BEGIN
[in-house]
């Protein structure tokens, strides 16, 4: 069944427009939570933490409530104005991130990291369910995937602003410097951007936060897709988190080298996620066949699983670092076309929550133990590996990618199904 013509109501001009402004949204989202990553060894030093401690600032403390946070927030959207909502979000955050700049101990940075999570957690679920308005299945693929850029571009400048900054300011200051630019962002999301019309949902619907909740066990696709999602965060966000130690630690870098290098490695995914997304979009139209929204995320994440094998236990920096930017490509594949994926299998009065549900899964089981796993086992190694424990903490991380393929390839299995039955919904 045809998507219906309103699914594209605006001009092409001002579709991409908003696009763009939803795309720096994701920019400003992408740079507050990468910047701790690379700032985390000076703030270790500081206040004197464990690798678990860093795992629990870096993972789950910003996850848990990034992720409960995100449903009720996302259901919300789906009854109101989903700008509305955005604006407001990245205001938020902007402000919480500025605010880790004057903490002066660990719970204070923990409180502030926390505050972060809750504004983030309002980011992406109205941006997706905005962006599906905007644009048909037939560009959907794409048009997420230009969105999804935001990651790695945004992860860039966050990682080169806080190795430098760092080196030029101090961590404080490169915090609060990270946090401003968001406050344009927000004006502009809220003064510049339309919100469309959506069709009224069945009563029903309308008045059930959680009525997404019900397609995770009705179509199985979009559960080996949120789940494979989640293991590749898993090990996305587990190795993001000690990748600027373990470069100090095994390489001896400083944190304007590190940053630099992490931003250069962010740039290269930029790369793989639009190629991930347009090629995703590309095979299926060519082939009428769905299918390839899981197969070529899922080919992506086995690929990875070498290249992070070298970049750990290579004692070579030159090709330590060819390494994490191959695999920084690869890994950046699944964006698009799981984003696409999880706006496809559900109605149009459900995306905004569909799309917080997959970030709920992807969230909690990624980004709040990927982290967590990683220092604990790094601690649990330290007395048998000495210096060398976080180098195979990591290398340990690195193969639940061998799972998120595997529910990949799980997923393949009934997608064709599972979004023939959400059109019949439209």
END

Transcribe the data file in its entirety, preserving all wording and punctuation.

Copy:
[in-house]
């Protein structure tokens, strides 16, 4: 069944427009939570933490409530104005991130990291369910995937602003410097951007936060897709988190080298996620066949699983670092076309929550133990590996990618199904 013509109501001009402004949204989202990553060894030093401690600032403390946070927030959207909502979000955050700049101990940075999570957690679920308005299945693929850029571009400048900054300011200051630019962002999301019309949902619907909740066990696709999602965060966000130690630690870098290098490695995914997304979009139209929204995320994440094998236990920096930017490509594949994926299998009065549900899964089981796993086992190694424990903490991380393929390839299995039955919904 045809998507219906309103699914594209605006001009092409001002579709991409908003696009763009939803795309720096994701920019400003992408740079507050990468910047701790690379700032985390000076703030270790500081206040004197464990690798678990860093795992629990870096993972789950910003996850848990990034992720409960995100449903009720996302259901919300789906009854109101989903700008509305955005604006407001990245205001938020902007402000919480500025605010880790004057903490002066660990719970204070923990409180502030926390505050972060809750504004983030309002980011992406109205941006997706905005962006599906905007644009048909037939560009959907794409048009997420230009969105999804935001990651790695945004992860860039966050990682080169806080190795430098760092080196030029101090961590404080490169915090609060990270946090401003968001406050344009927000004006502009809220003064510049339309919100469309959506069709009224069945009563029903309308008045059930959680009525997404019900397609995770009705179509199985979009559960080996949120789940494979989640293991590749898993090990996305587990190795993001000690990748600027373990470069100090095994390489001896400083944190304007590190940053630099992490931003250069962010740039290269930029790369793989639009190629991930347009090629995703590309095979299926060519082939009428769905299918390839899981197969070529899922080919992506086995690929990875070498290249992070070298970049750990290579004692070579030159090709330590060819390494994490191959695999920084690869890994950046699944964006698009799981984003696409999880706006496809559900109605149009459900995306905004569909799309917080997959970030709920992807969230909690990624980004709040990927982290967590990683220092604990790094601690649990330290007395048998000495210096060398976080180098195979990591290398340990690195193969639940061998799972998120595997529910990949799980997923393949009934997608064709599972979004023939959400059109019949439209």